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To perform adoptive HEL- or OVA-specific T cell transfers, total lymphocytes were isolated from the spleen and peripheral LNs (brachial, axial, superficial cervical, inguinal and mesenteric LNs) of TCR7 or OTII transgenic mice, respectively. These mice also expressed CD45.1+. All cells were stained using the CellTrace Violet (CTV) Cell Proliferation Kit (Invitrogen #C34557; 1:1000 in PBS) for 15 min at 37 °C, followed by two washes with PBS containing 2 %FBS at 1800 rpm for 5 min at 4 °C. The percentage of TCR-transgenic CD4+ CTV+ T cells was determined by flow cytometry, detecting TCR7 T cells using anti-TCRVβ3 antibodies and OTII T cells with anti-TCRVα2 antibodies. An equivalent of 1–5 × 106 TCR7 T cells or 5 × 105 OTII T cells was transferred intravenously into C57BL/6, H2+/- or Ifnar1-/- recipient mice in 100 µl 2% FBS/PBS. The mice were subsequently immunized subcutaneously into their hind flanks with 100 µl of 5–10 µg HEL or 50 µg OVA in Alum. An equivalent of unstained 5 × 104 OTII T cells in 100 µl 2% FBS/PBS was transferred intravenously into adult and aged C57BL/6 mice for the assessment of Tfh cell differentiation on day 10 after immunisation with 50 µg NP-OVA in Alum. Where indicated, mice were pre-treated intraperitoneally with 1, 50 or 100 µg CTLA4-Ig (Orencia Abatacept) in 100 µl PBS at the time of T cell transfer to block CD86 and CD80 co-stimulation. After three days, the inguinal LNs of each recipient mouse were harvested and pooled. They were mashed through 70 µm filters to obtain single cells which were then stained for flow cytometry. The antibodies used are listed in Table 2.

Table 2
Antibodies and conjugated probes used for flow cytometry and FACS of mouse tissues.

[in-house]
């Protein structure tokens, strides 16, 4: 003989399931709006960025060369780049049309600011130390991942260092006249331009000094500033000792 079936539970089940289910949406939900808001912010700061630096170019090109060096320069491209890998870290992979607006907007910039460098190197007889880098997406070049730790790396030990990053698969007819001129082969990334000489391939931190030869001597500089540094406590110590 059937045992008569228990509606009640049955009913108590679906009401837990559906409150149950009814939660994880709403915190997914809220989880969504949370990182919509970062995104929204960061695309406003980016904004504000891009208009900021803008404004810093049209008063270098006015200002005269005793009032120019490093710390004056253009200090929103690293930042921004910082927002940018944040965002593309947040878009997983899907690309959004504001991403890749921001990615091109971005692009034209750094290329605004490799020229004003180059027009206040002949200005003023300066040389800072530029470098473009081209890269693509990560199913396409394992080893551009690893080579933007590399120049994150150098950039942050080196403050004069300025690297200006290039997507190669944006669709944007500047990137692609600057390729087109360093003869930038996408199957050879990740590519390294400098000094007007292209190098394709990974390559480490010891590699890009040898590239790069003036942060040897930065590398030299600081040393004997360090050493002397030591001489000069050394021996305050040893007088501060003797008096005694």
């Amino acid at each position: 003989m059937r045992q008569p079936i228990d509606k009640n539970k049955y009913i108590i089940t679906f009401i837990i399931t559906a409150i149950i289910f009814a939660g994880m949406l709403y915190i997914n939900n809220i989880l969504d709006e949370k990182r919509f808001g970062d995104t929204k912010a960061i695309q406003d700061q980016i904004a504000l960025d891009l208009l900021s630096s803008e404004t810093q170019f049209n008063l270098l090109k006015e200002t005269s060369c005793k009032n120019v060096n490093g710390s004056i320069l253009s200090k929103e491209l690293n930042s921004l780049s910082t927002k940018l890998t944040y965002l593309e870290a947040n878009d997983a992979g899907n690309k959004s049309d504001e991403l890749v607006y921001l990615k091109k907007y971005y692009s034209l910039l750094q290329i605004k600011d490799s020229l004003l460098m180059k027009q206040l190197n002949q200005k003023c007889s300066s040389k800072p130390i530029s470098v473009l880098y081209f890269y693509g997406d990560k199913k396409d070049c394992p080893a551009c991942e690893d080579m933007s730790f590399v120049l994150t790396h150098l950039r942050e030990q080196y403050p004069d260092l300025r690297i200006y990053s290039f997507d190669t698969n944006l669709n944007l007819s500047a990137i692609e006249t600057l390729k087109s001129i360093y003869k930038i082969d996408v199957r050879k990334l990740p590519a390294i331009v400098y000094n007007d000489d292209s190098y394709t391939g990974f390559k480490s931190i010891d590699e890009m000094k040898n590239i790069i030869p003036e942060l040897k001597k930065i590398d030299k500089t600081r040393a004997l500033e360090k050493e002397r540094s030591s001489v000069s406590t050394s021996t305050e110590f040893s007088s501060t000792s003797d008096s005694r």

AntibodySupplier (Clone)Dilution
PE/PE-Cy7-coupled anti-mouse Bcl6BD Biosciences (K112-91)1:100
PE-Cy7-coupled anti-mouse CD95BD Biosciences (Jo2)1:200
BV605-coupled anti-mouse IgG1BD Biosciences (A85-1)1:100
PE-Cy7/BUV395-coupled anti-mouse CD3BD Biosciences (145–2 C11)1:300
PE-Cy7/BUV395-coupled anti-mouse CD19BD Biosciences (1D3)1:200-1:300
PE-Cy7/BUV395-coupled anti-mouse B220BD Biosciences (RA3-6B2)1:300
BUV395-coupled anti-mouse CD8aBD Biosciences (53–6.7)1:200
AF647-coupled anti-mouse CD64BD Biosciences (X54-5/71)1:200
PE-Cf594-coupled anti-mouse CD11bBD Biosciences (M1/70)1:200
BV786-coupled anti-mouse CD103BD Biosciences (M290)1:200
PE/BV510-coupled anti-mouse CD86BD Biosciences (GL1)1:300
APC-AF780-coupled anti-mouse PD1eBioscience (J43)1:200
APC/Foxp3-coupled anti-mouse Foxp3eBioscience (FJK-16S)1:100-1:200
AF488/AF700-coupled anti-mouse Ki67eBioscience (SolA15)1:100
Biotin-coupled anti-mouse Gr1eBioscience (RB6-8C5)1:200
eF450-coupled anti-mouse CD38eBioscience (90)1:400
PerCp-Cy5.5-coupled anti-mouse CD172aeBioscience (P84)1:200
eF450-coupled anti-mouse CD24eBioscience (M1/69)1:500
APC/APC-AF870-coupled anti-mouse CD11ceBioscience (N418)1:200
PE-Cy5/APC-coupled anti-mouse CD80eBioscience (16-10A1)1:300
PerCp-Cy5.5-coupled anti-mouse CD45.2eBioscience (104)1:200
AF700-coupled anti-mouse MHC-IIeBioscience (M5/114.12.2)1:400
BV421-coupled anti-mouse CXCR5Biolegend (L138D7)1:100
V500/PE/BV605-coupled anti-mouse CD4Biolegend (RM4-5)1:400-1:800
BV510/BV785-coupled anti-mouse B220Biolegend (RA3-6B2)1:200-1:400
PerCp-Cy5.5-coupled anti-mouse CD44Biolegend (IM7)1:200
AF488-coupled anti-mouse GL7Biolegend (GL7)1:100
BV605/PE-coupled anti-mouse F4/80Biolegend (BM8)1:200
BV650-coupled anti-mouse XCR1Biolegend (ZET)1:200
PE-Cy7-coupled anti-mouse CD40Biolegend (3/23)1:300
AF700-coupled anti-mouse CD45.1Biolegend (A20)1:200
PerCp-Cy5.5-coupled anti-mouse PDCA-1Biolegend (927)1:100
PE-coupled anti-mouse TCR Vβ3BD Biosciences (KJ25)1:100
APC-coupled anti-mouse TCR Vα2eBioscience (B20.1)1:100
APC/PE-Cy7/BV510-coupled Streptavidin StrepavidinStreptavidinBiolegend, eBioscience1:600
Biotin-coupled anti-mouse Eα 52–68 peptideeBioscience (eBioY-Ae)1:200
PE-coupled 1W1K-IAb tetramerNIH Tetramer core facility1:100
PE-coupled anti-mouse pSTAT1BD Biosciences Phosflow (pY701)1:10

Bone marrow chimeras

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Recipient mice (2-month-old CD45.1+ C57BL/6 SJL or 2-month-old and 21-month-old C57BL/6 mice) were irradiated with 800–1000 rad in two doses and reconstituted via intravenous injection with 2–4 × 106 BM cells isolated from donor mice (2–3 month-old CD45.1+ C57BL/6 SJL, 3-month-old or 23-month-old C57BL/6 mice). BM chimeras were administered neomycin in their drinking water for the first four weeks after BM transfers and were used for experiments eight weeks after successful reconstitution.

Flow cytometry